China at the moment has as many as 30 semiconductor fabs under construction - the most ambitious investment plan the global semiconductor industry has ever seen. China's memory industry was originally meant to be a key growth driver, but it has lost momentum after the US ban on exports to China-based DRAM maker JHICC. On the other hand, China's wafer foundry sector continues seeing expansions with at least 13 local fabs eyeing business opportunities in the sector.
Of the existing foundry houses in China, SMIC's capacity is the largest, followed by Shanghai Huahong Grace Semiconductor Manufacturing and then Taiwan-based TSMC. However, SMIC's business focus is on the 28nm node, which is a very competitive market segment that offers low profits. However, SMIC has recently obtained a US$10 billion fund for it to invest in 14nm process development. SMIC is now aiming to have its 14nm process begin mass production by the end of 2019 in a bid to break free from the fierce competition in the 28nm segment.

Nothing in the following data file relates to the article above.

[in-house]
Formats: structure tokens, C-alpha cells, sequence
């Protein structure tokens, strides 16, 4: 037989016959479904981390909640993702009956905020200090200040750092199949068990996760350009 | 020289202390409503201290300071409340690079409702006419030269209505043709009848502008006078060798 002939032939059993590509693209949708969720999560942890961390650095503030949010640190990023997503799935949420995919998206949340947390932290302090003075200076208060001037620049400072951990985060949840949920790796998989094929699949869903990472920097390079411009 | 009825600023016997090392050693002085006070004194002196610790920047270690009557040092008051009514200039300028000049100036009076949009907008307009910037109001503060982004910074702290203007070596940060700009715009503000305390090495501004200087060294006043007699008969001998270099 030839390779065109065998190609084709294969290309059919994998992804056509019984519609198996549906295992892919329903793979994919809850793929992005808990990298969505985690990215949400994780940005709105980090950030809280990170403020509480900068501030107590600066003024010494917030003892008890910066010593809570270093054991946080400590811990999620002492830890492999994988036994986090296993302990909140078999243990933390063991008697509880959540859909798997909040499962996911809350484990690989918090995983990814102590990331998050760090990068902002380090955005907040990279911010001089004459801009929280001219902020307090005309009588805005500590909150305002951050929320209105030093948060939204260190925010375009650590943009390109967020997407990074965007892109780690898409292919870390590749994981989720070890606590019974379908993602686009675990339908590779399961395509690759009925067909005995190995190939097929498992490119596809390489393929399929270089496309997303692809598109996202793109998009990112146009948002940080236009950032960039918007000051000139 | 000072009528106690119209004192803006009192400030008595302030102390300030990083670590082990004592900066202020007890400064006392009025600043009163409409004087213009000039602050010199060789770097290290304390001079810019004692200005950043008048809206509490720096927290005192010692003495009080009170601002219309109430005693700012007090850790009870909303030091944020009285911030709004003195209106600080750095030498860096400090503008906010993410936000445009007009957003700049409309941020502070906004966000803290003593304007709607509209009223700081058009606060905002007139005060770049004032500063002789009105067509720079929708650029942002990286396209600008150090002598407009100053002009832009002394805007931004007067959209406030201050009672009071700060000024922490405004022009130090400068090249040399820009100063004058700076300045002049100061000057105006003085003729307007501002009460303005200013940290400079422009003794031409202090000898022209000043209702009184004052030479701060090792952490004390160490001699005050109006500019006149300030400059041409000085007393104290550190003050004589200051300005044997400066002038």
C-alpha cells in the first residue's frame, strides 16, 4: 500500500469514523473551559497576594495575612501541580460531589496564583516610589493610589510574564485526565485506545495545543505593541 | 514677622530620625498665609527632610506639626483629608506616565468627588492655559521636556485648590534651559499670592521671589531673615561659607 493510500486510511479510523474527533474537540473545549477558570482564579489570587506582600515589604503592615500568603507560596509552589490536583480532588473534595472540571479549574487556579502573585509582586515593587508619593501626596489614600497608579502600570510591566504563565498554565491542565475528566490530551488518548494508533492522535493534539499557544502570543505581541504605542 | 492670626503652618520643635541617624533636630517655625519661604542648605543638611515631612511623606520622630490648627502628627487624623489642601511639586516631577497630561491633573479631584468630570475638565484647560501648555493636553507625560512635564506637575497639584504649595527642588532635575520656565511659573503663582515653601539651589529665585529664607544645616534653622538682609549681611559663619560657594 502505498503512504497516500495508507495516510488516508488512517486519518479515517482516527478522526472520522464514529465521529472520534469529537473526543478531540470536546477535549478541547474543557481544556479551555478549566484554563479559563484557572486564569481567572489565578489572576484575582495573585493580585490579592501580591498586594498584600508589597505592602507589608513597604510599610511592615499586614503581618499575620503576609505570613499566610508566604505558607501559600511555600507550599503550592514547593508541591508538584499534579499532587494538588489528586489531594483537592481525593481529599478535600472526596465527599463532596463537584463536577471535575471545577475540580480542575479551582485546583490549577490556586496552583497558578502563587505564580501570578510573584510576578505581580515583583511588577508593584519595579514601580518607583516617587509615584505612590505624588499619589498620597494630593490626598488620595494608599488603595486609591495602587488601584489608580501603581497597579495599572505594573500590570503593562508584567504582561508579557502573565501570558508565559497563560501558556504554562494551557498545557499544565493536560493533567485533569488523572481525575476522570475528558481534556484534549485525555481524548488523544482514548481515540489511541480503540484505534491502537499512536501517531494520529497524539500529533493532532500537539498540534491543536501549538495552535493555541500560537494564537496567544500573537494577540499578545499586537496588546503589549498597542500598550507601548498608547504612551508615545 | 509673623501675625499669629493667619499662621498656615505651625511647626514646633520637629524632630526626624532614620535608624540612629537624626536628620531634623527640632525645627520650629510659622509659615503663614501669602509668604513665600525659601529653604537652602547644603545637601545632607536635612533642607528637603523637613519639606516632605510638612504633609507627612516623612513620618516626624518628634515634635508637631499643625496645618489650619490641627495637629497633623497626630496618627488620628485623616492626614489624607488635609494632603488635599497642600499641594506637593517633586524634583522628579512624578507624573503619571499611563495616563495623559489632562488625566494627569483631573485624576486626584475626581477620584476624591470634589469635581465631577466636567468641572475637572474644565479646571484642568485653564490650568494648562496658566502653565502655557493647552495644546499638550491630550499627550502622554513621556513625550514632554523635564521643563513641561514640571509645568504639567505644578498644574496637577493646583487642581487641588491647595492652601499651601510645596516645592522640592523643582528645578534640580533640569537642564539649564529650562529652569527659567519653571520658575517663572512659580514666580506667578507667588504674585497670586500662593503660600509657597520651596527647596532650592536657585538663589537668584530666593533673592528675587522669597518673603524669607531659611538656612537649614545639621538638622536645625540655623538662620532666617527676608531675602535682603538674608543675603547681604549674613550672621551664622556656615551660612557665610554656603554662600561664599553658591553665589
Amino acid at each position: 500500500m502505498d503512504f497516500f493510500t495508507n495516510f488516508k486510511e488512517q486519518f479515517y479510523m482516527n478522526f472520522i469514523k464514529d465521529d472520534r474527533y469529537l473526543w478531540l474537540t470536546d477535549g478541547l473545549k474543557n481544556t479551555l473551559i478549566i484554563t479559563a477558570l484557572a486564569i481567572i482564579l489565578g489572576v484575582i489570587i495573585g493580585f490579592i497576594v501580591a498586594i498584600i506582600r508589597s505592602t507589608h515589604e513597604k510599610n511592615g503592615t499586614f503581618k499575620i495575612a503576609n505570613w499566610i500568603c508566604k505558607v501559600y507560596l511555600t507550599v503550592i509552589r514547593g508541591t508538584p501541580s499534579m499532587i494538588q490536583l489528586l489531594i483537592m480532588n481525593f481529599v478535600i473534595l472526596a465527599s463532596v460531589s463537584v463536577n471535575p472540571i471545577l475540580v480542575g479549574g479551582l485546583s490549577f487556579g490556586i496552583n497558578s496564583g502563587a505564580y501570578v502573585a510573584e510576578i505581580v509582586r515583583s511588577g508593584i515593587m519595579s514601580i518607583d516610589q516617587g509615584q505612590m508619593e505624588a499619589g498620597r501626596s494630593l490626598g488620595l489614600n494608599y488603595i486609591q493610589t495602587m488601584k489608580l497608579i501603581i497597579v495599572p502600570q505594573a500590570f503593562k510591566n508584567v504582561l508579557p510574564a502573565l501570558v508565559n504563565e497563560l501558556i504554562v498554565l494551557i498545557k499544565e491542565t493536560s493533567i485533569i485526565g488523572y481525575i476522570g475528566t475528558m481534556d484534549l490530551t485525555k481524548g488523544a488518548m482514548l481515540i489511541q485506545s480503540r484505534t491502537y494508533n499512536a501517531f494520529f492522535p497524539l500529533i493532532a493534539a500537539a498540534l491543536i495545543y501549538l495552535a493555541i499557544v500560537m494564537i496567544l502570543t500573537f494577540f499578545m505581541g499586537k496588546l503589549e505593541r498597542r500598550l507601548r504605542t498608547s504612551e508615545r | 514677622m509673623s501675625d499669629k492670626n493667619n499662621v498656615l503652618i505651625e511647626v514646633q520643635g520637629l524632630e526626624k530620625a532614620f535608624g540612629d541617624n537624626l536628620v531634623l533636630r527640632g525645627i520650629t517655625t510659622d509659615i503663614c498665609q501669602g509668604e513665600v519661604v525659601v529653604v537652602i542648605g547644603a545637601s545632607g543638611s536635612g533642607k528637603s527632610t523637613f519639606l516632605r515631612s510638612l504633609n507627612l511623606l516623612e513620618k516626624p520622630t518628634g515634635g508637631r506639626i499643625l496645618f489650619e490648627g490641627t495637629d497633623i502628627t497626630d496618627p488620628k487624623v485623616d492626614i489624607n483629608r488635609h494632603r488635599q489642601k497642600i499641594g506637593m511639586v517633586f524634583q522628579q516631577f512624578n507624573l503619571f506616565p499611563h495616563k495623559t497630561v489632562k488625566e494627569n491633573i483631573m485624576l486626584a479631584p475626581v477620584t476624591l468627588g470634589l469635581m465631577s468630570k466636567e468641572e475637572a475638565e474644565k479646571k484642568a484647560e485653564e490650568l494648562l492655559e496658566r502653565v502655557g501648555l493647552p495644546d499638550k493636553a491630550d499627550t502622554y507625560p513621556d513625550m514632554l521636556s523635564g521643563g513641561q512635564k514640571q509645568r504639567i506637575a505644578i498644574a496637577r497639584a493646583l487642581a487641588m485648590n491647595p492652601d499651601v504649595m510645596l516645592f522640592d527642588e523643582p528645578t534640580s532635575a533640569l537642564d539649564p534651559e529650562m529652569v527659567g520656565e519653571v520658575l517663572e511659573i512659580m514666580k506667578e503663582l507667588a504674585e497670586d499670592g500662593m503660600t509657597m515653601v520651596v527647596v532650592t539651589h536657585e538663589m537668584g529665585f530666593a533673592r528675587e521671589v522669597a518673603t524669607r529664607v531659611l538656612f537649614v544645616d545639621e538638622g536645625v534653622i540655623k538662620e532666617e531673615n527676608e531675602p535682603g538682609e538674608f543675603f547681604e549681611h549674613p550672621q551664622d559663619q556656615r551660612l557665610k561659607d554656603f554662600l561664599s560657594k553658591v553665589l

TSMC's 200mm fab in Shanghai was not a major production facility for the maker. But the establishment of a new 16nm fab in Nanjing in 2018 helped advance China's semiconductor process. And TSMC's revenues from its China production are expected to grow from 2018's US$950 million to US$1.8 billion in 2023.
TSMC originally planned to expand its Nanjing factory with new 7nm capacity, but may switch the expansion plan to a 12nm node due to the US-China trade tensions.
(Note: This is part of a series of articles by Digitimes president Colley Hwang on the latest developments of the IT industry in the wake of the US-China trade war.)